A Few Words From the Photos

Kettle Creek eagle says, I’m not that far away. Photo Guy shoulda had a zoom lens with him.

When the big streams weren’t producing I’d go up the little feeder streams to check on the brookies.

Like this…

a good gravel road culvert that allows trout passage to the spawning grounds…

Southern Tier makes a good beer for rivertop ramblers! Looks like I refilled this w/ a shot of setting sun…

Nature makes a tasty mayfly morsel (March Brown) for rivertop inhabitants…

This 16-inch rainbow from the creek called “Oz” believed the streamer was a live one, not an alternative food…

I chased the rainbow thru deep riffles before it filled the net…

a small Oswayo colony of moccasin flower produced only one bloom this year…

wild azalea (pinxter) with a smell as sweet as these streams are beautiful…

at eleven-inches-plus, this headwaters trout can be considered big for New York State…

It said, What happened? I said, Thanks, and placed him back in the stream…

About rivertoprambles

Welcome to Rivertop Rambles. This is my blog about the headwaters country-far afield or close to home. I've been a fly-fisher, birder, and naturalist for most of my adult life. I've also written poetry and natural history books for thirty years. In Rambles I will mostly reflect on the backcountry of my Allegheny foothills in the northern tier of Pennsylvania and the southern tier of New York State. Sometimes I'll write about the wilderness in distant states, or of the wild places in the human soul. Other times I'll just reflect on the domestic life outdoors. In any case, I hope you enjoy. Let's ramble!
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22 Responses to A Few Words From the Photos

  1. John says:

    Love these photos of trout in such peaceful scenery. Thanks

  2. plaidcamper says:

    Great set of photographs shared here! Up from the earth, in the air, and in the water, life is looking pretty good in and around your rivertops. I’m guessing the IPA made for a pleasant finish to a good day of rambling…
    Cheers, Walt!

  3. Brent says:

    A dazzling array of floral and piscine colors! What’s the new wood with the beer picture?

  4. JZ says:

    Gazing at your pictures makes me want to dive into those exact moments when taken. Breathless beauty that can cause the heart to race and the mind to wander. An eagle who stands guard looking for a morsel or just analyzing the world from a-far. It surely would make this angler thirsty! With hops in the air and on my tongue, watching the water and the world slowly trickle by would naturally be in the cards. I’m going to have to hop to it soon…

  5. It’s HOPpening, JZ. Drink to it, cast to it, revel in it all. Thanks so much, and I hope you have a chance to get in on the heavy hatches and the frantic trout activity soon!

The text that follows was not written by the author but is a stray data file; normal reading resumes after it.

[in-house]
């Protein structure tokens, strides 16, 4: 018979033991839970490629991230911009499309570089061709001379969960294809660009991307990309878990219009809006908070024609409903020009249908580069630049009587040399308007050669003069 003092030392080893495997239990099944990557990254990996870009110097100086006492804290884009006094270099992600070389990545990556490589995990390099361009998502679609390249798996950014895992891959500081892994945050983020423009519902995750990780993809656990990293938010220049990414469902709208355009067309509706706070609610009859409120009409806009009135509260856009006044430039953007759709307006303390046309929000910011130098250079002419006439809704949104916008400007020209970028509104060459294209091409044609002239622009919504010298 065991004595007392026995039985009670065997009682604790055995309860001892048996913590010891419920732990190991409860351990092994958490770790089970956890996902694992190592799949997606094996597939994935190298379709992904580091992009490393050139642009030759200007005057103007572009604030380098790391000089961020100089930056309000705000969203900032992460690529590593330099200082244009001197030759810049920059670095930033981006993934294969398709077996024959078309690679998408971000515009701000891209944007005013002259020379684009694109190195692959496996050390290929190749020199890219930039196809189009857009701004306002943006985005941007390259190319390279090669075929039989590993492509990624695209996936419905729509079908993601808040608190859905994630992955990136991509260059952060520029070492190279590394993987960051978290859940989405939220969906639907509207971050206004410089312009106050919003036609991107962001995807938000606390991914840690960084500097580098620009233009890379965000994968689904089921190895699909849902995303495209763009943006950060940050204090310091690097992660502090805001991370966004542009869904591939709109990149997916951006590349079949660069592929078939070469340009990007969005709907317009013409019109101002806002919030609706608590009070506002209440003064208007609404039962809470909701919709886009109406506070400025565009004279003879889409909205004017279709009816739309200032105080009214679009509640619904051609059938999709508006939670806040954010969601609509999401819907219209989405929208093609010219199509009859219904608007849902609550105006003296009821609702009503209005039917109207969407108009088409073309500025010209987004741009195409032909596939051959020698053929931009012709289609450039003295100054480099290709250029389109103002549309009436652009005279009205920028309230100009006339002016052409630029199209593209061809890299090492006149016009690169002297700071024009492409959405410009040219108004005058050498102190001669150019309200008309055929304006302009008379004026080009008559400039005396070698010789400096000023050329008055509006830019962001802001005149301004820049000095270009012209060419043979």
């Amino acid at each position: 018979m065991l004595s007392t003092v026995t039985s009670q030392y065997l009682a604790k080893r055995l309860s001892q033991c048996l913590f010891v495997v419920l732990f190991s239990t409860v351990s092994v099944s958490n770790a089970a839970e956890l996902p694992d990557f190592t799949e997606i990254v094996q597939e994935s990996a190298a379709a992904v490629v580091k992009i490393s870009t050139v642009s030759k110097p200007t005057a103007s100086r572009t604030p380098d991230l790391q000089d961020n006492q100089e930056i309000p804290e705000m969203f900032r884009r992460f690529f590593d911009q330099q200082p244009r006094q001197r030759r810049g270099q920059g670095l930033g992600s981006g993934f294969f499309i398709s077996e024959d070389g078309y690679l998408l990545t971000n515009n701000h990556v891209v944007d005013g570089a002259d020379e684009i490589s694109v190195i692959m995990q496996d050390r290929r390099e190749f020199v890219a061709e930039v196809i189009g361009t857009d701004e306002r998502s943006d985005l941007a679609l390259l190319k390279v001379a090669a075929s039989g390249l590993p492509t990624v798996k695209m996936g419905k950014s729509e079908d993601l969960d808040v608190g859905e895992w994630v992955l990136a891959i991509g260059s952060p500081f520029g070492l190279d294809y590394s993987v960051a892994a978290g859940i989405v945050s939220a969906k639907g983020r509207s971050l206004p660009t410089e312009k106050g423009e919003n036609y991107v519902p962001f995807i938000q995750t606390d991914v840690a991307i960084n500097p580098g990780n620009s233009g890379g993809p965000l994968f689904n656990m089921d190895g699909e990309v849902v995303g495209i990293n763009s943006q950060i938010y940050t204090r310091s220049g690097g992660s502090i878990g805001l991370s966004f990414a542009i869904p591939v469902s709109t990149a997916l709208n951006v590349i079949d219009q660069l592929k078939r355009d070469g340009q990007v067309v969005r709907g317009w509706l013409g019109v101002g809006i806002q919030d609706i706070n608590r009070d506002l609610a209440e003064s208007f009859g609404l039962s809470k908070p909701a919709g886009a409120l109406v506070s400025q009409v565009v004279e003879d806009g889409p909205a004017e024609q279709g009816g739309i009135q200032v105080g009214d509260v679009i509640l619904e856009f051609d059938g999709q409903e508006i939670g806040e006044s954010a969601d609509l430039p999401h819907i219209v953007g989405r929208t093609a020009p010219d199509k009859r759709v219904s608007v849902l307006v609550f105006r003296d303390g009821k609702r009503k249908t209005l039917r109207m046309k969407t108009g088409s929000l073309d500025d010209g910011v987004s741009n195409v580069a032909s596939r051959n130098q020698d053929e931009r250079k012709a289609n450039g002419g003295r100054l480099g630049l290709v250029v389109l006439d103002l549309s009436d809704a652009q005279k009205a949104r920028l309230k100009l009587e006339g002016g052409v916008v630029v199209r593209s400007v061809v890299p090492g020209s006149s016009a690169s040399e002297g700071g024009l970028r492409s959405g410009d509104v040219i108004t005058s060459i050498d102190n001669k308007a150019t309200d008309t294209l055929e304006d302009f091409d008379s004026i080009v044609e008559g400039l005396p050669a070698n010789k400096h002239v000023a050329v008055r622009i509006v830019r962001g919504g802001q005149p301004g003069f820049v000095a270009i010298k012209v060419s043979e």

6. It’s so nice to see that Spring is actually here as evidenced by the blooming flowers, wildlife florishing and a nice cool drink.

  7. JZ says:

    Oh, I have been getting out Walt. I will be out again Monday on the Gunpowder. It promises to be an all day affair on the water. Leaving early and getting home late is a prerequisite. I certainly relish these times as all fisherman do. There is something that stirs of goodness fishing over sulphers, caddis and small olives. Anticipation of all the rituals that surround it, will prevail. The silk will see water again soon. Saturday I’ll be in Pittsburgh to attend a funeral. Sunday will see me cutting grass and getting to chores. However, around 6:00pm, the near-by pond will be calling. The bass will be in the shallows as usual, near catty 9 tails, and the bream should be busting. Its a fisherman’s life, cast to it…

    • Sounds like a plan, JZ. Probably similar to mine. Sunday we’ll bury the ashes of my mother next to the memorial stone of my father where they used to live. Maybe the farm pond in the evening, and heading to Kettle environs on Monday. Have a great weekend and good luck on the Gunpowder!

  8. Mary says:

    Your photos are a balm – a reminder that these wild places are still here – still. Thank you for sharing them. They are poems. Oh that pink orchid – what I know as a pink lady slipper.

    • Thank you, Mary. Yes, these wild places still remain. The wild will be here long after us, but it’s up to everyone to care for the integrity of our wild places while they’re here in their uniqueness. Thanks, too, for your appreciation. Yeah the orchid, what I call the moccasin flower is also known as the pink lady slipper, another name that I find appealing.

  9. Bob Stanton says:

    Love the pics, Walt, especially the big brookie. I like the way they get dark around the eyes and mouth – you can tell that wild fish has been around a while.

  10. Anonymous says:

    Wonderful photos Walt! It is a wonderful time of year to be outside enjoying Spring

  11. loydtruss says:

    I envy all you guys who are very proficient with the camera, as for me I’m still a work in progress. Beautiful images—-what type camera were you using? Thanks for sharing

  12. Thanks Bill! Here the camera was a simple Olympus “Tough” that works well for water rambling folks like me who have a tendency to drop equipment. Camera is shock and water proof. A dandy.

  13. Les Kish says:

    Walt, back in the day, IPA’s were my favorite. Now I just sniff the cap. Have one for me today if you’re manning the barbecue. One of the few things that I miss about the East coast is/are wild azalea and rhododendron.

    • Les, I’m beginning to see how IPAs can be a little stuffy for quaffers but I still find them a go-to in most establishments geared for drinking. Those wild azaleas are really something. I wish they were more common around here than they are. Thanks, and have a great holiday.

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